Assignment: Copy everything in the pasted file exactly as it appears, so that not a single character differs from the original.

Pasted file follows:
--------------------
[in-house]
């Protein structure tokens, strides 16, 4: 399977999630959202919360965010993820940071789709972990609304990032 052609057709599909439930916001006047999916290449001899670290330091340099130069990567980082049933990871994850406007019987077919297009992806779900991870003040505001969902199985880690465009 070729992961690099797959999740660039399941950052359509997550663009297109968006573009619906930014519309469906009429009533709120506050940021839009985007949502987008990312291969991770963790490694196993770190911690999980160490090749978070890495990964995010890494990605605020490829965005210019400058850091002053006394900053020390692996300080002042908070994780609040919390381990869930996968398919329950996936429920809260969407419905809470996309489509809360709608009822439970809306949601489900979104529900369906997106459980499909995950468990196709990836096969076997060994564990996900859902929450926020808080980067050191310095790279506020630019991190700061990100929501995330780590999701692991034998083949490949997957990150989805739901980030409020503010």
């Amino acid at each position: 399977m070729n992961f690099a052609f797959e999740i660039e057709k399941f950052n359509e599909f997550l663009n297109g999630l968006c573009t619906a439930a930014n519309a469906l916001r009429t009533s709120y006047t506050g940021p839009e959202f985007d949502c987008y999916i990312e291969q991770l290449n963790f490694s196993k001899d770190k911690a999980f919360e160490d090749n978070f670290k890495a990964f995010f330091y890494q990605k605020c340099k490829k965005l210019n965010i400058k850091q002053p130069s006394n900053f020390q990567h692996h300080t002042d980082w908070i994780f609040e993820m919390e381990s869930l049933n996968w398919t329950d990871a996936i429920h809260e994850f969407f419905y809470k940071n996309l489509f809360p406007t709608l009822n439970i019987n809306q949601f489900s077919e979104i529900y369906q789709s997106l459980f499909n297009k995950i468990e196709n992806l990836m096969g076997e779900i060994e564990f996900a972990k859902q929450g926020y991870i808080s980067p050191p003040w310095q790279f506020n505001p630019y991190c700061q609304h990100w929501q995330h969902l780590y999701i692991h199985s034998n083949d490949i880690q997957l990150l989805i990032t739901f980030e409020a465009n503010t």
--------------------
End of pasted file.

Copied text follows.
[in-house]
């Protein structure tokens, strides 16, 4: 399977999630959202919360965010993820940071789709972990609304990032 052609057709599909439930916001006047999916290449001899670290330091340099130069990567980082049933990871994850406007019987077919297009992806779900991870003040505001969902199985880690465009 070729992961690099797959999740660039399941950052359509997550663009297109968006573009619906930014519309469906009429009533709120506050940021839009985007949502987008990312291969991770963790490694196993770190911690999980160490090749978070890495990964995010890494990605605020490829965005210019400058850091002053006394900053020390692996300080002042908070994780609040919390381990869930996968398919329950996936429920809260969407419905809470996309489509809360709608009822439970809306949601489900979104529900369906997106459980499909995950468990196709990836096969076997060994564990996900859902929450926020808080980067050191310095790279506020630019991190700061990100929501995330780590999701692991034998083949490949997957990150989805739901980030409020503010």
């Amino acid at each position: 399977m070729n992961f690099a052609f797959e999740i660039e057709k399941f950052n359509e599909f997550l663009n297109g999630l968006c573009t619906a439930a930014n519309a469906l916001r009429t009533s709120y006047t506050g940021p839009e959202f985007d949502c987008y999916i990312e291969q991770l290449n963790f490694s196993k001899d770190k911690a999980f919360e160490d090749n978070f670290k890495a990964f995010f330091y890494q990605k605020c340099k490829k965005l210019n965010i400058k850091q002053p130069s006394n900053f020390q990567h692996h300080t002042d980082w908070i994780f609040e993820m919390e381990s869930l049933n996968w398919t329950d990871a996936i429920h809260e994850f969407f419905y809470k940071n996309l489509f809360p406007t709608l009822n439970i019987n809306q949601f489900s077919e979104i529900y369906q789709s997106l459980f499909n297009k995950i468990e196709n992806l990836m096969g076997e779900i060994e564990f996900a972990k859902q929450g926020y991870i808080s980067p050191p003040w310095q790279f506020n505001p630019y991190c700061q609304h990100w929501q995330h969902l780590y999701i692991h199985s034998n083949d490949i880690q997957l990150l989805i990032t739901f980030e409020a465009n503010t």